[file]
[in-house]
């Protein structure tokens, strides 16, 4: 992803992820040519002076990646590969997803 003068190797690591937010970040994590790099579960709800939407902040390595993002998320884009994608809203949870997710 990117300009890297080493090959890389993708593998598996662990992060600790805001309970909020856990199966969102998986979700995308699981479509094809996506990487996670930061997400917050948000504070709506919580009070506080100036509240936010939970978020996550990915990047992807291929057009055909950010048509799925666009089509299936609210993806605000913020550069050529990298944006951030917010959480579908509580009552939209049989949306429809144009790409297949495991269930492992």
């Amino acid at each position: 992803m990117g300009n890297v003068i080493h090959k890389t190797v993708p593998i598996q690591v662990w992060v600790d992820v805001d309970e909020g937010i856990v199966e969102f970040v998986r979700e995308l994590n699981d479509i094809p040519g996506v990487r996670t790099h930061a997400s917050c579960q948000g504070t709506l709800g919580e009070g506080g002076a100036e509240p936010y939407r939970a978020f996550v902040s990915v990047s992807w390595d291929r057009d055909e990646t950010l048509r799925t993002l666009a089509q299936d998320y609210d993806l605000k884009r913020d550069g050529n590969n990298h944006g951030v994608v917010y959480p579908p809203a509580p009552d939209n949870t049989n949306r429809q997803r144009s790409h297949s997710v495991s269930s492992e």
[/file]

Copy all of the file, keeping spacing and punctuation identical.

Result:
[in-house]
């Protein structure tokens, strides 16, 4: 992803992820040519002076990646590969997803 003068190797690591937010970040994590790099579960709800939407902040390595993002998320884009994608809203949870997710 990117300009890297080493090959890389993708593998598996662990992060600790805001309970909020856990199966969102998986979700995308699981479509094809996506990487996670930061997400917050948000504070709506919580009070506080100036509240936010939970978020996550990915990047992807291929057009055909950010048509799925666009089509299936609210993806605000913020550069050529990298944006951030917010959480579908509580009552939209049989949306429809144009790409297949495991269930492992």
């Amino acid at each position: 992803m990117g300009n890297v003068i080493h090959k890389t190797v993708p593998i598996q690591v662990w992060v600790d992820v805001d309970e909020g937010i856990v199966e969102f970040v998986r979700e995308l994590n699981d479509i094809p040519g996506v990487r996670t790099h930061a997400s917050c579960q948000g504070t709506l709800g919580e009070g506080g002076a100036e509240p936010y939407r939970a978020f996550v902040s990915v990047s992807w390595d291929r057009d055909e990646t950010l048509r799925t993002l666009a089509q299936d998320y609210d993806l605000k884009r913020d550069g050529n590969n990298h944006g951030v994608v917010y959480p579908p809203a509580p009552d939209n949870t049989n949306r429809q997803r144009s790409h297949s997710v495991s269930s492992e």